Estimated reading time: 3 minutes, 2 seconds

A paradigm shift doesn’t always begin at the top, but successful transitions almost always beg strong leadership from principal decision makers. Human Resources administration is amidst a substantial transition--one born from a changing workforce and new technology--and the HR managers are grappling with major short- and long-term decisions.

Even the very nature of “leadership” is undergoing a transition. According to those in the field, the changing tides are still fairly hard to fully understand and their impacts hard to predict. However, there are trends. The HR Technology Conference, held this week from Oct. 18-21 in Las Vegas, highlighted new trends in technology are driving the changes in the HR landscape and forcing the hands of executives. Understanding those trends will allow companies to make critical choices about how to structure, or restructure, their HR departments and leadership.

Key Trends in Leadership

The next five years will feature big changes; as “fast-paced industries and rapidly developing markets combined with the shortage of relevant talent push the level of competition to new heights,” according to OnRec. Added to that, changing social norms will also impact how candidates look for work and companies look for hires.

The emerging prominence of the Chief Talent Officer, who has an intimate knowledge of the broad-stroke business context, is one trend. Such a person would be “capable of connecting strategy with execution, people with outcomes, and deployment of resources with results.” Someone with experience outside HR might be particularly adept at transitioning HR from a supporting role to staring one.

In addition, the softening of ridged hierarchical structures will lead to a greater number of employees learning leadership skills and taking leadership roles. Creating new opportunities within the company will help retain the young and restless employees who seem to be anxious. Managers will be acting as coaches focused more on the future, and less on past performances, changing the traditional performance appraisal.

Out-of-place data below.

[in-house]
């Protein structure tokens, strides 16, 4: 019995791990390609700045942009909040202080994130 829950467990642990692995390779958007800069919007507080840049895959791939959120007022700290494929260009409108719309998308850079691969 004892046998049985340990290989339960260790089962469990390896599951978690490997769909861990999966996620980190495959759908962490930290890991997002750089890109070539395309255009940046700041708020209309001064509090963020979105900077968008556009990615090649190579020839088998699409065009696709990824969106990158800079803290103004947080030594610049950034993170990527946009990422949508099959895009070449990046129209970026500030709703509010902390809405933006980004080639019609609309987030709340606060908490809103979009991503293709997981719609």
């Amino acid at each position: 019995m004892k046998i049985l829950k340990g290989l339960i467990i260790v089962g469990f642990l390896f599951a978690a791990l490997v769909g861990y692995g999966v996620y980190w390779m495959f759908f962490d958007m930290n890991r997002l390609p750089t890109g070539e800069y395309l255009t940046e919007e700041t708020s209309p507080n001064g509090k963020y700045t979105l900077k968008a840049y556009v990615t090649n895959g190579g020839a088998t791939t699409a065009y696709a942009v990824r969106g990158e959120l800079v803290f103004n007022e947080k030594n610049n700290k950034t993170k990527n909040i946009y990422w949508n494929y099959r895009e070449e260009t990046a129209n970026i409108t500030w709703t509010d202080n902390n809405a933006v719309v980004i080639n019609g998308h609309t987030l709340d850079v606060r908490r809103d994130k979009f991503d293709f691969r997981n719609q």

Technology Advances Need to be Understood to be Implemented

Decision-makers have to ask hard questions. Managers are looking at company strengths and weaknesses, social and mobile recruiting, succession scenarios and fluidity, among other things. Looking far, far into the future will be a commonplace necessity, according to a recent article from Forbes.

Upgrading HR technology must also be commonplace, and it is important the executives who pull the purse strings understand the magnitude of the changing HR environment. Engaging employees, retaining employees and creating the right culture are vital.

A recent Deloitte Global Human Capital Trends report that shows 87% of companies surveyed view those as key issues, according to the Forbes article. Research takes on an obvious importance. “The key to meeting that trifecta of needs lies in those powerful tools that can provide actionable data and insights. We’re seeing some of those innovations taking a multifaceted approach — they really are customizable and responsive, and getting even more so. So be selective.  

Embrace Data Analytics

HR analytics uses data to measure the impact of HR campaigns on business outcomes, according to an article from Financial Express. “… In absence of solutions which can measure the effectiveness of HR decisions, HR leaders would always be shooting in the dark. HR analytics helps in predictive analysis to make and execute the decisions in a rational way,” the article reads. 

Companies like LinkedIn and Xerox have been actively engaged in using analytics, with the former purchasing Bright.com for $120 million in 2014 to help match resumes with job openings. Xerox used a tool called Evolve to profile candidates for job stability and reduced call center turnover by 20% from 2012 to 2014. Tech solutions, however, should optimize HR decision making, not replace the skills and experience of HR leaders.

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